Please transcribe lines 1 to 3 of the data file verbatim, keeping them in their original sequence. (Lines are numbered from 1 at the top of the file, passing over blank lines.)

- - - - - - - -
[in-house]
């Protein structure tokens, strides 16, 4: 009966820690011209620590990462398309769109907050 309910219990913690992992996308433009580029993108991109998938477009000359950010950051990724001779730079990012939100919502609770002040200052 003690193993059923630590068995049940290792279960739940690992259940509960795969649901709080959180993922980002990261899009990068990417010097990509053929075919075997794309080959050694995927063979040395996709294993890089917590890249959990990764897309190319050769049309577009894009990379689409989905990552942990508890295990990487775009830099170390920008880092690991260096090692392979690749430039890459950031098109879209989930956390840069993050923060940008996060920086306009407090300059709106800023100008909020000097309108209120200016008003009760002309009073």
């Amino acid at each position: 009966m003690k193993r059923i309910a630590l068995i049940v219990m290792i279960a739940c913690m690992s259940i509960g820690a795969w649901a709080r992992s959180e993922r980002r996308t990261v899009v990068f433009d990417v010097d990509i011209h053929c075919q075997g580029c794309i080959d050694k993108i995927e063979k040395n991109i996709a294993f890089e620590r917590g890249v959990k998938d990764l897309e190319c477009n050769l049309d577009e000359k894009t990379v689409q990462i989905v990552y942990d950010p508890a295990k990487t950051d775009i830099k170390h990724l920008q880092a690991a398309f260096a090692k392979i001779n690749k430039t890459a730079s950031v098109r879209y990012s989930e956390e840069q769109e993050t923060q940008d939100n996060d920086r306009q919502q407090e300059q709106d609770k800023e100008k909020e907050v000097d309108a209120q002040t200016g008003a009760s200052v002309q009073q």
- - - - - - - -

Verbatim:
[in-house]
């Protein structure tokens, strides 16, 4: 009966820690011209620590990462398309769109907050 309910219990913690992992996308433009580029993108991109998938477009000359950010950051990724001779730079990012939100919502609770002040200052 003690193993059923630590068995049940290792279960739940690992259940509960795969649901709080959180993922980002990261899009990068990417010097990509053929075919075997794309080959050694995927063979040395996709294993890089917590890249959990990764897309190319050769049309577009894009990379689409989905990552942990508890295990990487775009830099170390920008880092690991260096090692392979690749430039890459950031098109879209989930956390840069993050923060940008996060920086306009407090300059709106800023100008909020000097309108209120200016008003009760002309009073």
């Amino acid at each position: 009966m003690k193993r059923i309910a630590l068995i049940v219990m290792i279960a739940c913690m690992s259940i509960g820690a795969w649901a709080r992992s959180e993922r980002r996308t990261v899009v990068f433009d990417v010097d990509i011209h053929c075919q075997g580029c794309i080959d050694k993108i995927e063979k040395n991109i996709a294993f890089e620590r917590g890249v959990k998938d990764l897309e190319c477009n050769l049309d577009e000359k894009t990379v689409q990462i989905v990552y942990d950010p508890a295990k990487t950051d775009i830099k170390h990724l920008q880092a690991a398309f260096a090692k392979i001779n690749k430039t890459a730079s950031v098109r879209y990012s989930e956390e840069q769109e993050t923060q940008d939100n996060d920086r306009q919502q407090e300059q709106d609770k800023e100008k909020e907050v000097d309108a209120q002040t200016g008003a009760s200052v002309q009073q």